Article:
Have you noticed that people who are upset with a company or a product often take to Twitter? That’s what I did recently at the suggestion of friend Joy Meredith. My new Lenovo tablet has been “in the shop” for more than 40 days. The impact on my business, like the length of time it’s been missing, is of Biblical proportions. After repeated attempts to get answers via the customer service hotline (and I use that term loosely), I was out of ideas.
Instead of waving the white flag, I took Joy up on her recommendation. Indeed, I got a response. The first few DMs (direct messages) were inadequate volleys of how they would “try” to get the issue resolved. The folks at Lenovo apparently never saw Yoda in Star Wars (“Do or do not. There is no try.”) As I dragged Lenovo’s DMs back into my Twitter feed, their tone became more and more responsive. Now I finally have a RLP (real live person), Marlan, with whom I can talk. Nice chap. He said I can expect a replacement within two to four days. If not, look for me back on Twitter.
Not Originally a Fan
When Twitter first came out with its original 140-character limit, I was derisive. How could I, a former reporter and free-lance writer who used to get paid by the word, ever adapt to a social media platform known for its brevity? But once introduced to Twitter, I became a fan. Much like writing a haiku, it forces the writer to condense his or her thoughts into a concentrated jolt. I also enjoy the links to other stories that widen my views and often make me laugh.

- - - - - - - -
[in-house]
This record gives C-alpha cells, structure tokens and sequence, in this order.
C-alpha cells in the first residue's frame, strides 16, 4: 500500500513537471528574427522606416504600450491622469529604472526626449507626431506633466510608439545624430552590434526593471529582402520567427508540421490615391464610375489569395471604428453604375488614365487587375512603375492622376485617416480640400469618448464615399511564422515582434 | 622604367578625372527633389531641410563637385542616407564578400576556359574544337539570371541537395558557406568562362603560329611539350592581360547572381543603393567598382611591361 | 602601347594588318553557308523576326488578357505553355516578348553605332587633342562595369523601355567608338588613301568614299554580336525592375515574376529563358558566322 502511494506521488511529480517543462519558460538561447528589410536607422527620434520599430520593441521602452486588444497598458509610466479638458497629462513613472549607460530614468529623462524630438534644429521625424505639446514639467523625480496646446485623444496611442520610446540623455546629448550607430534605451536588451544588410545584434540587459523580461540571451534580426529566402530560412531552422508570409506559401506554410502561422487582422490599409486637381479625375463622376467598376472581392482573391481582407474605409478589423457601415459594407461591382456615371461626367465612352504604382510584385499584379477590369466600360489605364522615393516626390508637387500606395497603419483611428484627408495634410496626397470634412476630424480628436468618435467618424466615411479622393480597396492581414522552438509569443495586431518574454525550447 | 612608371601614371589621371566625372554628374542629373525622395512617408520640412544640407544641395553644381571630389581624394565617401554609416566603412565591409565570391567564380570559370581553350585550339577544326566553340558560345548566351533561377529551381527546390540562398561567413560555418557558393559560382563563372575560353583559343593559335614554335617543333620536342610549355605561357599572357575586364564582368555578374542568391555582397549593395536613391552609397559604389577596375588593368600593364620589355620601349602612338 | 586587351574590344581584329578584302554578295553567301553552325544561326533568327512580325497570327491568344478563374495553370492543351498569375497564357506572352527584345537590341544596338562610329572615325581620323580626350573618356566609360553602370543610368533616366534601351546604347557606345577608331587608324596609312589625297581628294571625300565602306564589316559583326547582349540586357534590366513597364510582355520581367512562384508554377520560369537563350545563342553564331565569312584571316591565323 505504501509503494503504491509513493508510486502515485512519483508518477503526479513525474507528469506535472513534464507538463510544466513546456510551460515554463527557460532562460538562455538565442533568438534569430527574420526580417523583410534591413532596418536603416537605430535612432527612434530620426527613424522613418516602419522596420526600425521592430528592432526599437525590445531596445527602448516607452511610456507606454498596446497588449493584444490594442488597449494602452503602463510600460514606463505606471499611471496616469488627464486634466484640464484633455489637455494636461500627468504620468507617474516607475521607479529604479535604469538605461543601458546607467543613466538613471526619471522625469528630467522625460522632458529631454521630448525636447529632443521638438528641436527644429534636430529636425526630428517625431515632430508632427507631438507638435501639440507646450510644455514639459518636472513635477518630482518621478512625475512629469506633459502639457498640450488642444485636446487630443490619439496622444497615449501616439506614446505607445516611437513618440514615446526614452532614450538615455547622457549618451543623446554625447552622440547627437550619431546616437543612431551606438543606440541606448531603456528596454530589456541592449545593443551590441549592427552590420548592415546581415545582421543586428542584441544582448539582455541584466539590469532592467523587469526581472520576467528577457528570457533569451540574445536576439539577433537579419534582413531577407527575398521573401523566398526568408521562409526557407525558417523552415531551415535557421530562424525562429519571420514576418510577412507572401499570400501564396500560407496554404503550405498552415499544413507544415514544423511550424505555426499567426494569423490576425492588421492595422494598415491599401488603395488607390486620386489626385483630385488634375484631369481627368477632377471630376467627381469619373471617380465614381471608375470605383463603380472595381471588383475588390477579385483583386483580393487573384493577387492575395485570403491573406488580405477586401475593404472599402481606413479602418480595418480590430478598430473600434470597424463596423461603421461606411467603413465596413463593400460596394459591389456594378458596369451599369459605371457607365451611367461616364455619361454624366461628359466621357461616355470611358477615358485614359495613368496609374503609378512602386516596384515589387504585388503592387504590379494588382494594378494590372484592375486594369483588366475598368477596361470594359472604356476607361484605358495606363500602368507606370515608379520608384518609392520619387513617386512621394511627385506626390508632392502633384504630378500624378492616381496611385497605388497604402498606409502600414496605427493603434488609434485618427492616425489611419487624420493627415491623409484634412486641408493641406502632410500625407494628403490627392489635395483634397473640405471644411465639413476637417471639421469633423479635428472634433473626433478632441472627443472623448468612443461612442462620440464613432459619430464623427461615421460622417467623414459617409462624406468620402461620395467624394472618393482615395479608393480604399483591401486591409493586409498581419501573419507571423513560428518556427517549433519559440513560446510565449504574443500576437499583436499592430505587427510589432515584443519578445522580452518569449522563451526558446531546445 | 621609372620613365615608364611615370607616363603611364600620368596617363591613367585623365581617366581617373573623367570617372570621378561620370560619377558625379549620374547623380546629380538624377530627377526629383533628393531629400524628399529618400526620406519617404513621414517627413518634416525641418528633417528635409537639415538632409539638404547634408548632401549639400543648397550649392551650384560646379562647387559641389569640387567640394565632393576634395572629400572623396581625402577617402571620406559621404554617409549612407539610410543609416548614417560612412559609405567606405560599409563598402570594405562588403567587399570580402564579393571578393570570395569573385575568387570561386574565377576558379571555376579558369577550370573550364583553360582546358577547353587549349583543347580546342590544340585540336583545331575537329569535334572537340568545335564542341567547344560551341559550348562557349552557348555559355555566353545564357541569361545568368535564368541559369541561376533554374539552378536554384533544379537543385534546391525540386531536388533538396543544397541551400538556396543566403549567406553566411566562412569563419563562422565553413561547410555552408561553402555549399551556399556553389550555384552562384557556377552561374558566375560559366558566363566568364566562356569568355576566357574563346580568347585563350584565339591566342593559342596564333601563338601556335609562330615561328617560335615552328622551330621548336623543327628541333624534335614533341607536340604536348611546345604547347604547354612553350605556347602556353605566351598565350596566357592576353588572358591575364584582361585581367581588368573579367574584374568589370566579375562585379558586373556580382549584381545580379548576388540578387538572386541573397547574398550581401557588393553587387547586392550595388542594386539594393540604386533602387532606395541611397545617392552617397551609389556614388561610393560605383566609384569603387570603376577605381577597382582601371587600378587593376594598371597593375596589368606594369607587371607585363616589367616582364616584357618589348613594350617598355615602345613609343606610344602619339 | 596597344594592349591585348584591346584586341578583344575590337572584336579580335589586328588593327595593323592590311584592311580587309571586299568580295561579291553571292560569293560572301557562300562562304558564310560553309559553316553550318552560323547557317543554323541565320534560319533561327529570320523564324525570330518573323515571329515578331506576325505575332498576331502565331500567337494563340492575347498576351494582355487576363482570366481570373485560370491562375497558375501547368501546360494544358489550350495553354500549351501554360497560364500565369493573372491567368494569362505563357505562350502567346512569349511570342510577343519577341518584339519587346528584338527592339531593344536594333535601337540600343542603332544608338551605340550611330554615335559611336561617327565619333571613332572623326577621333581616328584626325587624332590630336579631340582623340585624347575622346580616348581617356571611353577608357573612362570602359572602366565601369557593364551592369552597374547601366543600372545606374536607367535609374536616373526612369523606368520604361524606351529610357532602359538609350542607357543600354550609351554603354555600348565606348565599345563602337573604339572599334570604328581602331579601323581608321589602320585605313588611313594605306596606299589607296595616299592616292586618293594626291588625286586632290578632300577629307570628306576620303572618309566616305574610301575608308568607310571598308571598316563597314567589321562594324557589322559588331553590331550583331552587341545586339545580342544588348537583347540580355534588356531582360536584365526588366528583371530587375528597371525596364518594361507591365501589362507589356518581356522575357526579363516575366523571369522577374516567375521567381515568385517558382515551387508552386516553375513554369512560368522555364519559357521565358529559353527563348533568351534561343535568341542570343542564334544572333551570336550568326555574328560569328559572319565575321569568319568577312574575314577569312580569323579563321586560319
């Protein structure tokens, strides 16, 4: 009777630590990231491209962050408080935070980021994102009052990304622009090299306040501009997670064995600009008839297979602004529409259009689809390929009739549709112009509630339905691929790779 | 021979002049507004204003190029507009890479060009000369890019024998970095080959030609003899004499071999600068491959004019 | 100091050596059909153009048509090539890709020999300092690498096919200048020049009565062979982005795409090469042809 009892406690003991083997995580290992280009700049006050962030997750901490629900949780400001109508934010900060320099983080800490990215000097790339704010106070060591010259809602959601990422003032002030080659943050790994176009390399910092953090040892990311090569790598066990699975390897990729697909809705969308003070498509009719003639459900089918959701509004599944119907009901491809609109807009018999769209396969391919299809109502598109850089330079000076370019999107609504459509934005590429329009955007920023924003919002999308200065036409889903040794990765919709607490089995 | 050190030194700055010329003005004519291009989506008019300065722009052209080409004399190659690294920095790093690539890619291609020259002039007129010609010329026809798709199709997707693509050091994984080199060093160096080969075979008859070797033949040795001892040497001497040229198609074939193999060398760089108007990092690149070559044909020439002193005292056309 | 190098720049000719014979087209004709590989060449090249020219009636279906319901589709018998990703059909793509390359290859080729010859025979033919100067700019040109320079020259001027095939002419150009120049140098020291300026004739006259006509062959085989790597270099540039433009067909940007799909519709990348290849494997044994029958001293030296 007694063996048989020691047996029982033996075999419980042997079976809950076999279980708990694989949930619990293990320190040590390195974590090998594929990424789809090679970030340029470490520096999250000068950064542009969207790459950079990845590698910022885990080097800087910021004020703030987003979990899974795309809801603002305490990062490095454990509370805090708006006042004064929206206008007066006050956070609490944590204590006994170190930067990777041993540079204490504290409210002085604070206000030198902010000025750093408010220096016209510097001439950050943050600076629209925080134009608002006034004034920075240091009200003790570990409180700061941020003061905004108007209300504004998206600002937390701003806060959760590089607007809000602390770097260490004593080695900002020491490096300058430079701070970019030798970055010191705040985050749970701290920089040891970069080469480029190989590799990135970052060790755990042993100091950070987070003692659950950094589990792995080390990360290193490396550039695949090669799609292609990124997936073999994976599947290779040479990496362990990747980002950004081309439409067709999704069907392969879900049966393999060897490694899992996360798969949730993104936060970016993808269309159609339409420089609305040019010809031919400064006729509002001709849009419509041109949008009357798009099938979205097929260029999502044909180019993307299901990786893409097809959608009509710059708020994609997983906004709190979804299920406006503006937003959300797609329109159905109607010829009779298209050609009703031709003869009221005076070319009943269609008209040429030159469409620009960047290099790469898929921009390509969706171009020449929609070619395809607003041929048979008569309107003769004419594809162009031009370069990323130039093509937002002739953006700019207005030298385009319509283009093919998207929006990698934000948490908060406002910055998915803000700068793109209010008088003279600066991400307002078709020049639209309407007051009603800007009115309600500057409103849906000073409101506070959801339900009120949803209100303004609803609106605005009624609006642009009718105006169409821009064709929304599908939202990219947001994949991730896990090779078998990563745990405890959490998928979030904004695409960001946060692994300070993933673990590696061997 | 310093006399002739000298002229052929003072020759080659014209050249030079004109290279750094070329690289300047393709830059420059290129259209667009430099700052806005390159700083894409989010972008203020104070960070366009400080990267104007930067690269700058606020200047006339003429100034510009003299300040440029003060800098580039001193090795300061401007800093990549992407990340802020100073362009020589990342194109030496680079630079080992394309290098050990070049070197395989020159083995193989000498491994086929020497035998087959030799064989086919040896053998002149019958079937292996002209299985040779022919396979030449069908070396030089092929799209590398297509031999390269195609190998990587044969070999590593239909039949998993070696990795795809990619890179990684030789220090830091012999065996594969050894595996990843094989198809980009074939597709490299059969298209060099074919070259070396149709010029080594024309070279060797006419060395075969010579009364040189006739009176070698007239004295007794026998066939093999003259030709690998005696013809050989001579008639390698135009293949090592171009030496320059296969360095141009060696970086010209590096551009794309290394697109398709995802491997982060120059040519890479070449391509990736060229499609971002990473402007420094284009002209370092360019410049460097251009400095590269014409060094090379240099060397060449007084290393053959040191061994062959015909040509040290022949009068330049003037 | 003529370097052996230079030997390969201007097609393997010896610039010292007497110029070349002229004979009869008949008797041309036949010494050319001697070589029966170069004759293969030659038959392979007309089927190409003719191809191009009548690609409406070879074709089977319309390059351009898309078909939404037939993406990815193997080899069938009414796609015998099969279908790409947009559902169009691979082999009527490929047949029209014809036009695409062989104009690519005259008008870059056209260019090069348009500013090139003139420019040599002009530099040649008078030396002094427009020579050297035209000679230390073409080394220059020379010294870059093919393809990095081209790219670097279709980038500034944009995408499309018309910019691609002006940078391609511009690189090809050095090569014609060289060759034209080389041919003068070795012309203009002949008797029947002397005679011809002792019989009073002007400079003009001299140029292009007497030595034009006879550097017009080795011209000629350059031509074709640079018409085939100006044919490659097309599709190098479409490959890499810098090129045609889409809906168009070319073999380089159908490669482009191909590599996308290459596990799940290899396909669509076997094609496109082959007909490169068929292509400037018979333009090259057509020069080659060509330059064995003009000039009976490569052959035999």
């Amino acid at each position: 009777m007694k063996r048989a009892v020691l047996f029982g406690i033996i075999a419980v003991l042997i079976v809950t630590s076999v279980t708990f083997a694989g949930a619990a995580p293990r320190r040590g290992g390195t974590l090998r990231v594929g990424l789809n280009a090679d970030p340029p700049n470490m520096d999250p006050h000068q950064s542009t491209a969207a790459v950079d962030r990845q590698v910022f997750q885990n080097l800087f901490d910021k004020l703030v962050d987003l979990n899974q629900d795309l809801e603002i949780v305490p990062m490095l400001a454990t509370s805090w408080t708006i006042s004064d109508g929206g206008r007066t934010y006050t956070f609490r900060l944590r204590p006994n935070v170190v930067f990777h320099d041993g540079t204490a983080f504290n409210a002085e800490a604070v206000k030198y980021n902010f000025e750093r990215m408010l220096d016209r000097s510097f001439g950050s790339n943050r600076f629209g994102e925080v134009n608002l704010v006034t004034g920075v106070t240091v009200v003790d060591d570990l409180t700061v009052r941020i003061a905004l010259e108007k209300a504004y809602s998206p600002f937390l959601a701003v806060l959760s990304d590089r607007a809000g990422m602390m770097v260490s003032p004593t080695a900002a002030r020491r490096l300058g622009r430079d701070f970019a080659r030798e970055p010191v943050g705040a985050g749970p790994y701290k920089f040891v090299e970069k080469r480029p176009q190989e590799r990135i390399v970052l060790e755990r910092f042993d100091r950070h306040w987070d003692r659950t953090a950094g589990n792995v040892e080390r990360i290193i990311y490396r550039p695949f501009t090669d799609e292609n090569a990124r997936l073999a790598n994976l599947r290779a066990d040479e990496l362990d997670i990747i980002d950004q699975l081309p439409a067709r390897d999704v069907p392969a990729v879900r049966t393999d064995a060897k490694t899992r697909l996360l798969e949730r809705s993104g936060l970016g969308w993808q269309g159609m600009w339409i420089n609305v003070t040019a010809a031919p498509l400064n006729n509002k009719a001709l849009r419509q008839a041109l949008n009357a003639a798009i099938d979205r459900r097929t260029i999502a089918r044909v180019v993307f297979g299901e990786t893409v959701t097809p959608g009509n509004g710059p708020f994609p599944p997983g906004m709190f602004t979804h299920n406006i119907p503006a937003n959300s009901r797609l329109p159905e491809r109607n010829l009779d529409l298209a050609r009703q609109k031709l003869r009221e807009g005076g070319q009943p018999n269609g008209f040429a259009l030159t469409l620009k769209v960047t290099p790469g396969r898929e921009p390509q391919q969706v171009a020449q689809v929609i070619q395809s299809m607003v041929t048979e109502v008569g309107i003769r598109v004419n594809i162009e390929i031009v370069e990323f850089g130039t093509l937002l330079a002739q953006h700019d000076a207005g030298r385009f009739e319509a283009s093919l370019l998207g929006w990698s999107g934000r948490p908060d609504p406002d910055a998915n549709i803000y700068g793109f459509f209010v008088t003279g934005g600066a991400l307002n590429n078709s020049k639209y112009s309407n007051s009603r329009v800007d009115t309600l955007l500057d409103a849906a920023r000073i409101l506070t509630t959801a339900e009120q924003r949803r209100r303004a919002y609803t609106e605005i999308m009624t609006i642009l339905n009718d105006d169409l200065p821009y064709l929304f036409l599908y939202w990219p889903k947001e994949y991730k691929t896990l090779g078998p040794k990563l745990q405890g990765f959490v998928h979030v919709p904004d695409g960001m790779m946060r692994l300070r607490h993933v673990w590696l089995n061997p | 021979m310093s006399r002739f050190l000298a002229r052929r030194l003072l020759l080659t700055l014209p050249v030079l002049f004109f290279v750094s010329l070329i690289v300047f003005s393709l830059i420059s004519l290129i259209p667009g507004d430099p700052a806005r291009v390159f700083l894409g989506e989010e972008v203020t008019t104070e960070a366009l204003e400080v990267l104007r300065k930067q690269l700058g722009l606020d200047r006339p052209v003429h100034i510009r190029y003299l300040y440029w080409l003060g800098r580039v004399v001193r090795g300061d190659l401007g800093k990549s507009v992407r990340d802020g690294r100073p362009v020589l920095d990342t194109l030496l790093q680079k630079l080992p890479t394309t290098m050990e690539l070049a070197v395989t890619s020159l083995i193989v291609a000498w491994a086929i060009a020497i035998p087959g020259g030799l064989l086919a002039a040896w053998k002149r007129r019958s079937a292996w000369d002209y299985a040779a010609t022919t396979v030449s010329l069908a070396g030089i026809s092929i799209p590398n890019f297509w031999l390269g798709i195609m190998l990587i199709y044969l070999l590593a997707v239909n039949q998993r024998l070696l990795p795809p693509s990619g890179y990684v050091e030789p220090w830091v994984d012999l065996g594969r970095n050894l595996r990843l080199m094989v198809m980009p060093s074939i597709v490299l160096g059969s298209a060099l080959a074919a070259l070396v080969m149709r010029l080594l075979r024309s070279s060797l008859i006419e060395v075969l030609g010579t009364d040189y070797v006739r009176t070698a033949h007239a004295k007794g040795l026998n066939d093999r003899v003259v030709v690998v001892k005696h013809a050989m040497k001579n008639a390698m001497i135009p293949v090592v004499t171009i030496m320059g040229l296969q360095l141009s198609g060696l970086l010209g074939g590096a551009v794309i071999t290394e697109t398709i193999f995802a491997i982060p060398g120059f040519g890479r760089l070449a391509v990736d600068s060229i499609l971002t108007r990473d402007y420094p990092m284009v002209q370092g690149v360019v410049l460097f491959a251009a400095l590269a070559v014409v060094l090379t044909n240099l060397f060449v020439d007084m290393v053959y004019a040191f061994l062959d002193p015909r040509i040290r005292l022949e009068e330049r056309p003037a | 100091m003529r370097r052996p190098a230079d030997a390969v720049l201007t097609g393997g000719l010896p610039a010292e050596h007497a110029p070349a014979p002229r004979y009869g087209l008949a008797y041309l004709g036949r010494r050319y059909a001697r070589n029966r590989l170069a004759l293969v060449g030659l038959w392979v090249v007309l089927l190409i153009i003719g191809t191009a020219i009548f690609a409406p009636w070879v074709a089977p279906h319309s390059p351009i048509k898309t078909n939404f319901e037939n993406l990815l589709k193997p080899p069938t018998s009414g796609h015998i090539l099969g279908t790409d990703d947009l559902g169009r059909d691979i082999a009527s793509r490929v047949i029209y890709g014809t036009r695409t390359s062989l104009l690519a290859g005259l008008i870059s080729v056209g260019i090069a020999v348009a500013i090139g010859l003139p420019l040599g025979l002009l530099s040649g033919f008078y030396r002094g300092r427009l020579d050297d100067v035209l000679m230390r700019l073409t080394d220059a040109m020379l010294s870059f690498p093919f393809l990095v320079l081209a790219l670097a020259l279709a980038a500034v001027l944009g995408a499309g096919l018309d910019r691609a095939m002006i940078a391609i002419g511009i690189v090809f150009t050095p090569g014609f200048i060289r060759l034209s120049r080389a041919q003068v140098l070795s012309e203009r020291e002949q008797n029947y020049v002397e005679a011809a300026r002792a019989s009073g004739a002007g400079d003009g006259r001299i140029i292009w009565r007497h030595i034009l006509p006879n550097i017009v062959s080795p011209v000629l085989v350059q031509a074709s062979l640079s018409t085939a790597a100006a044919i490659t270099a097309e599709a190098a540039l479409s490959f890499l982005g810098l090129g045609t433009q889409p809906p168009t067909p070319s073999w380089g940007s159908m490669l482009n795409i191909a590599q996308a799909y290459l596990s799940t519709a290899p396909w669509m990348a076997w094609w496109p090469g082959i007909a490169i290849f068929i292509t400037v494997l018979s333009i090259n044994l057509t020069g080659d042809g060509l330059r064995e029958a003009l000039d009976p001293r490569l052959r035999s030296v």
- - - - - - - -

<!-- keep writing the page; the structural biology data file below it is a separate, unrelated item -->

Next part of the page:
How it came to be my favorite, besting Facebook and even LinkedIn, I’m not quite sure. Perhaps it’s because FB triggers FoMO (Fear of Missing Out) and LinkedIn requires more decorum. Twitter, even in its new 280-character incarnation, requires a clarity and conciseness that challenges the imagination (that is, unless we’re talking about #45). Some people use Twitter as a pipeline as well as a platform for thought leadership. My Twitter feed serves as a news source, a great resource for story ideas and links to memes and videos that help me keep my finger on the pulse of contemporary life.
Caution: Use Twitter Respectfully
Like all media, though, it’s important to use Twitter respectfully. [Listen up, #45.] I thought long and hard before taking on a behemoth computer company in a “Twitter war.” For those who know me, it takes a lot to push me to this point. I’m a lover, not a fighter. Too bad it came to this. But it’s nice to know there’s a place for customers to vent, fume and make a complaint public in order to receive an actual response. Once my new tablet is in hand, I’ll make the proper acknowledgements. Until then, I’m reminded that the pen—or, in this case, the tweets—are mightier than the sword.
Just when I thought Lenovo was rock bottom for customer service, I called IKEA to order a gift certificate. Their “customer service line” was busy so they invited me to call again. Click. No optional extension. No “Please leave your number and we’ll call you back.” Just “click.” Needless to say, I went somewhere else.
What’s your best (worst) customer service horror story and how did you solve it?